Philadelphia to host most unusual series
Phillies will be visiting team while Blue Jays will be home team at Citizens Bank Park
At 7:05 p.m. ET on Friday at Citizens Bank Park in Philadelphia, the Blue Jays' Jesse Litsch will deliver the first pitch of the game to Phillies leadoff man Jimmy Rollins, as the Phillies' starting pitcher, Roy Halladay, will sit on the bench close to whomever will be the Phillies' designated hitter. And with that, a unique three-game series in baseball history will begin.
In baseball annals, this is not a big deal, many games have had to be transferred from one city to another for a variety of reasons, be it weather, ballpark construction, etc. But this is the first time that an interleague game has been moved from one team's park to the opponent's park. The Blue Jays will wear their home uniforms, will bat second and the DH will be used. The change in schedule was necessitated, and announced in May by Major League Baseball, because of security issues in Toronto due to the G20 Summit on global economy.
"It's definitely going to feel weird in a lot of ways," said Blue Jays infielder John McDonald. "Being the home team is going to feel weird, our pitcher pitching in the top of the first inning, going to the field first, and we have the DH. It's going to be a quirky game."
Indeed. The Phillies have extended as many courtesies as possible to make the Blue Jays feel as if they are at home since the series was supposed to be played at the Rogers Centre in Toronto. The Blue Jays will take batting practice first, as they would at home.
"It's really going to be strange," said Phillies catcher Brian Schneider. "I looked at the times to show up Friday and we don't have to be on the field as early."
The walk-up music that is played for each Blue Jays player before each home at-bat will be played, as will the walk-up music for each Phillies player. The attendance for the games will be credited as home games for the Blue Jays. The Phillies' consecutive home sellout streak of 77 games will not be affected by this series, no matter the attendance, and the streak will stay at 77 until the next real home game (July 5 against the Braves).
But according to the Elias Sports Bureau, the statistics of the game will be considered as coming from a home game for the Phillies. So, if Ryan Howard hits three home runs this weekend, they will be considered home runs hit at home. And the Phillies will dress in the home clubhouse, and keep the home dugout. Plus, the Blue Jays' mascot (Ace) is not expected to be in Philly.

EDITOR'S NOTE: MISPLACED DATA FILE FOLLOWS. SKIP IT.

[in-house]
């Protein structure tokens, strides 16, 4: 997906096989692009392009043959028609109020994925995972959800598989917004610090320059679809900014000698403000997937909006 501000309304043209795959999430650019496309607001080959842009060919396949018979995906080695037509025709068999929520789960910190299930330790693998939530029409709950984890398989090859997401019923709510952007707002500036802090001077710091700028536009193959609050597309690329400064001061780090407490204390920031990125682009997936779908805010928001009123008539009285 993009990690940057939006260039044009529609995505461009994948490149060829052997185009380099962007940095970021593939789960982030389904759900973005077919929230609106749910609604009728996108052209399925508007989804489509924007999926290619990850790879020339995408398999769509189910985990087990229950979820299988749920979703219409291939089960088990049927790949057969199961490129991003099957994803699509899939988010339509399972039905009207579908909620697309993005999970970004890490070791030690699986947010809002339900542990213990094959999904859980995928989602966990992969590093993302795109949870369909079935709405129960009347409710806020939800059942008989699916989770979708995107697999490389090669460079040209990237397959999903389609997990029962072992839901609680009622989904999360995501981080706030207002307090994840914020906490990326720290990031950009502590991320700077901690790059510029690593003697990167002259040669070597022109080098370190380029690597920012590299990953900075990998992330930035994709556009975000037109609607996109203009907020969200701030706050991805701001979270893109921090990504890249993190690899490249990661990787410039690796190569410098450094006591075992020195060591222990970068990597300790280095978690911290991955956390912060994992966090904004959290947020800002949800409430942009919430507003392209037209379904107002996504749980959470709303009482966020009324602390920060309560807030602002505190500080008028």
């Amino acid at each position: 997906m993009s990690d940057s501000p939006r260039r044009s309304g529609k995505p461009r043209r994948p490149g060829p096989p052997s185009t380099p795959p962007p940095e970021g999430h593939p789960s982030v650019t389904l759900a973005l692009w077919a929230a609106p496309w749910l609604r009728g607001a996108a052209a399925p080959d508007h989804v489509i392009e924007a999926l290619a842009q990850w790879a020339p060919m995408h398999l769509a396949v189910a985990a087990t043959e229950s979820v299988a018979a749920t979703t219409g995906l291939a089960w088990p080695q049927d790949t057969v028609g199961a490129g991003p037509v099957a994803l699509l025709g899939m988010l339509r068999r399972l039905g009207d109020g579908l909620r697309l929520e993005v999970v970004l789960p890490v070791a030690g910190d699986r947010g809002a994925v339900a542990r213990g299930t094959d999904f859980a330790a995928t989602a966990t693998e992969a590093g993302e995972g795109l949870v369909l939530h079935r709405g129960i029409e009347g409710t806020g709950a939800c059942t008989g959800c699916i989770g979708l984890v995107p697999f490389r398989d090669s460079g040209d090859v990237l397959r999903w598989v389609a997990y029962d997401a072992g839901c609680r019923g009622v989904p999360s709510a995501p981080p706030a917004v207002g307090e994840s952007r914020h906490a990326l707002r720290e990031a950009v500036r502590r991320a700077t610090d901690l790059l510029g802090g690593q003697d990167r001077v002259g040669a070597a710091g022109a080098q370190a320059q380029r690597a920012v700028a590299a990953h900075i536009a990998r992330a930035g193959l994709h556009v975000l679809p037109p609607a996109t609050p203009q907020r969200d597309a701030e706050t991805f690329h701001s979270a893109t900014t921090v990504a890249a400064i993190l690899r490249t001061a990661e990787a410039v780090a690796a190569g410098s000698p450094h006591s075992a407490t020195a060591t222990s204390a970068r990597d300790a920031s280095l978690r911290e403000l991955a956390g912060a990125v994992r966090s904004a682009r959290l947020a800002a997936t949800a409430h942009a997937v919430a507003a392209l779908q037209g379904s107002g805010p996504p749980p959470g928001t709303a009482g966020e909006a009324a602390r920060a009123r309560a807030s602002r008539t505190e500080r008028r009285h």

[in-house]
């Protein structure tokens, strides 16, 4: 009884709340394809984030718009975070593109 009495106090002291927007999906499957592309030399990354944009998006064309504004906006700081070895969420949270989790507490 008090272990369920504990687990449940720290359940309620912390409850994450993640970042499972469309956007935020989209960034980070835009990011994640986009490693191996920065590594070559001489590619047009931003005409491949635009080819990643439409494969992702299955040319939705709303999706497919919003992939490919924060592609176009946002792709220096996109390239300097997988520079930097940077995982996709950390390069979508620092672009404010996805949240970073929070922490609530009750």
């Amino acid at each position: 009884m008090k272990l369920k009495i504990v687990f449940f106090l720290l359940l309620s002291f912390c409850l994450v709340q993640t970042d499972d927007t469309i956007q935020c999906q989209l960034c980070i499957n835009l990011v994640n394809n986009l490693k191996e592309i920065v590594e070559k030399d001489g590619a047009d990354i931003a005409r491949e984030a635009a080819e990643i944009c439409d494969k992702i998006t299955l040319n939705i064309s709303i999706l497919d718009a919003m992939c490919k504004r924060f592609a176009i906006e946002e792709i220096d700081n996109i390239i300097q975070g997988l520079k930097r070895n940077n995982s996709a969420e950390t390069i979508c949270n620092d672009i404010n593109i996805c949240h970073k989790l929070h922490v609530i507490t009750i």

A big change in this series will revolve around Halladay, who spent his entire career with the Blue Jays before being traded to the Phillies this past winter. This was to be the weekend that he was to return to the Rogers Centre for the first time as a visiting player.
"It might be a bad break for us because I wish Roy would be batting and we would have a DH," said McDonald, with a smile. "But, knowing Roy, he'll get a couple of hits anyway. I think it would be pretty cool to have the DH used in all National League parks and have all pitchers bat in the American League parks. That would be more of an interleague feel."
McDonald said the only difference with the change in venue is the preparation for the game.
"The timing of the pitchers will be important because you're warming up at a different time as a visitor rather than a starter," he said. "When you're the first three hitters of a game, you have time to get ready, but when you're at home, you have to rush off the field and get ready. When you're first in the field, you have to make sure your arm is loose a little earlier."
It's definitely going to feel weird in a lot of ways. Being the home team is going to feel weird, our pitcher pitching in the top of the first inning, going to the field first, and we have the DH. It's going to be a quirky game.” -- Blue Jays infielder John McDonald
The Blue Jays and Phillies are both in pennant races. The Phillies getting three extra home games is seen by some baseball executives as an advantage.
"They won their division by one game [in 2007] and three games [in 2008], what if that happens again this year and they've gotten to play more games at home?" one NL GM said. "It doesn't seem right."
Schneider said that a competitive advantage, if there is one, is less important than the situation.
"We heard it's a mess in Toronto," he said. "It's better for everyone that we're playing here."
"Given the circumstances, a lot of guys think it's good to get out of town," he said. "When you see the 10-foot fence around the ballpark, and know that a lot of other fences are going up, it's scary. There will be a police presence.
"We weren't going to have many people there anyway, but in Philly, we'll play before a packed house. The first time I saw the fence around the ballpark, I was glad my family wasn't going to be there. You're not sure when the protesters are going to come. There might be bomb scares. It would be tough to have a clear mind. I'll have a clear mind, believe me, eating cheesesteaks in Philly."
Tim Kurkjian is a senior writer for ESPN The Magazine. His book "Is This a Great Game, or What?" was published by St. Martin's Press and became available in paperback in May 2008. Click here to order a copy.
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